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  • Africa's Troubled Transitions
  • René Lemarchand (bio)

Throughout much of Africa, the decline of authoritarian rule has been greeted with a mixture of euphoria and apprehension. The initial burst of popular enthusiasm ignited by the flame of democratization is giving way to a growing realization among Africans that, as one wag put it, "at the end of the light is the tunnel." Widespread evidence of political liberalization notwithstanding, there are compelling reasons to fear that the movement toward democracy may contain within itself the seeds of its own undoing. This is by no means intended to add to the prevailing mood of Afropessimism, or to underplay the impressive progress of democratic forces in countries like Benin or Zambia. Rather than warning of impending setbacks, it is more fruitful to assess critically the areas of vulnerability laid bare by the complex and manifold processes of change summed up in the phrase "transitions to democracy."

Although the challenges ahead are legion, three in particular demand sustained attention. The first stems from the crises and uncertainties that have accompanied the demise of autocratic regimes and that inevitably threaten the transition from liberalization to democratic consolidation. If "liberalization" simply means the dismantling of dictatorships, there are good reasons to agree with Michael Bratton and Nicholas van de Walle that "liberalization can occur without democratization, and [that] in some parts of Africa the disintegration of authoritarian rule may be followed by anarchy or intensified corruption."1 It is one thing for an urban mob, a guerrilla army, or a national conference to topple a dictator; the construction of a democratic polity is an altogether different and far more arduous undertaking. [End Page 98]

A second source of uncertainty, which feeds upon the internal crises and conflicts generated by liberalization, is the array of strategic countermeasures that African autocrats have devised to stave off growing threats to their hegemony. Nowhere is the phenomenon more evident than in neopatrimonial regimes, where the state is but the extension of the ruler's household, where officeholders act as vassals or retainers, and where resistance to democratization is the instinctive reaction of leaders and followers alike. Recent events in Zaire, Togo, and Malawi, to cite only the most obvious examples, bear witness to the decisive role that neopatrimonial rulers can play in foreclosing the options raised by the advent of liberalization.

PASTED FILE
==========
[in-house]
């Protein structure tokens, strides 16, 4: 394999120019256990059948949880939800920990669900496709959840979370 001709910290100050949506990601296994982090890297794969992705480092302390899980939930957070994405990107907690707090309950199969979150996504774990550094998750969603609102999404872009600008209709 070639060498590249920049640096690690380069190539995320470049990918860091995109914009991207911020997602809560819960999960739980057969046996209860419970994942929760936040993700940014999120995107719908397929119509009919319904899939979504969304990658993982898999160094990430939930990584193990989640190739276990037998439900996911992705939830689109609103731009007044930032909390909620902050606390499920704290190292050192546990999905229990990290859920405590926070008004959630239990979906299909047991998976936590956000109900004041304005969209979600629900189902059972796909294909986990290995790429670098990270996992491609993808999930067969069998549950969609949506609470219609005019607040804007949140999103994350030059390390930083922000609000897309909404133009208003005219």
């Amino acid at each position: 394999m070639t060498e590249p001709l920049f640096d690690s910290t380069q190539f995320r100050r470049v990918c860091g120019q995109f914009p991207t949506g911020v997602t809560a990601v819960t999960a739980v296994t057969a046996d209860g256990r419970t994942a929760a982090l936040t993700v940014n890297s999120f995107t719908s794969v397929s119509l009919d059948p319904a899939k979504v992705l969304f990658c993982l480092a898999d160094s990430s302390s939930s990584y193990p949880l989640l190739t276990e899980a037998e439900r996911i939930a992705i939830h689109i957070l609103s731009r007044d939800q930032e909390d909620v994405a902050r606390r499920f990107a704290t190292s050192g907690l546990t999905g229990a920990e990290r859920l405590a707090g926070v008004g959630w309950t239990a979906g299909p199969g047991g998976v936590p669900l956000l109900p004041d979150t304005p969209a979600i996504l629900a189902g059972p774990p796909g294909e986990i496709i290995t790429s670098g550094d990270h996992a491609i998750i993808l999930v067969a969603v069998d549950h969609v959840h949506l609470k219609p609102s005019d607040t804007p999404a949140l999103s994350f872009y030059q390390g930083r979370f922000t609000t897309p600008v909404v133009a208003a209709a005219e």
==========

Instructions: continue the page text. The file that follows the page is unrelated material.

Yet another unknown in the political equation is the impact of structural adjustment programs (SAPs) on the prospects for democracy. Although there is no gainsaying the short-run contribution of SAPs to the overall process of economic and political liberalization, their long-term implications for the structure of civil society are very much in doubt.

In order to put these issues in proper perspective, and to provide a point of entry into their theoretical implications, it may be useful to turn briefly to some African perceptions (or misperceptions) of the difficulties and pitfalls associated with democratic transitions.2

One prominent concern centers on the inability of opposition forces to achieve internal unity. Seen by one African analyst as a key element behind "the present failure of African movements toward democratization," this absence of unity, we are told, is to a considerable degree a reflection of the unbridled ambition of opposition leaders—hence their inability to put together a coherent political program. "Ambition, more ambition, still more ambition! There is nothing in this frenetic urge to exercise control that resembles a program, a set of ideas, a project or a structure . . . . [T]he advent of democratization has set loose contradictory demands which nothing, for want of solidly established institutions, can bring under control."3 Ultimately, these "contradictory demands" and the weakness of existing institutions are traceable to the inherently fractious character of African societies. Echoes of Ivor Jennings's aphorism come to mind: "The people cannot decide until somebody decides who are the people."4

Another preoccupation is what some might describe as the relative paucity of civic virtue among both leaders and followers. This is the thrust of the argument set forth by Adebayo Adedeji, the former head of the Economic Commission for Africa, at a recent conference on democracy in Africa. He warned that unless Africans learn how...


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pp. 98-109
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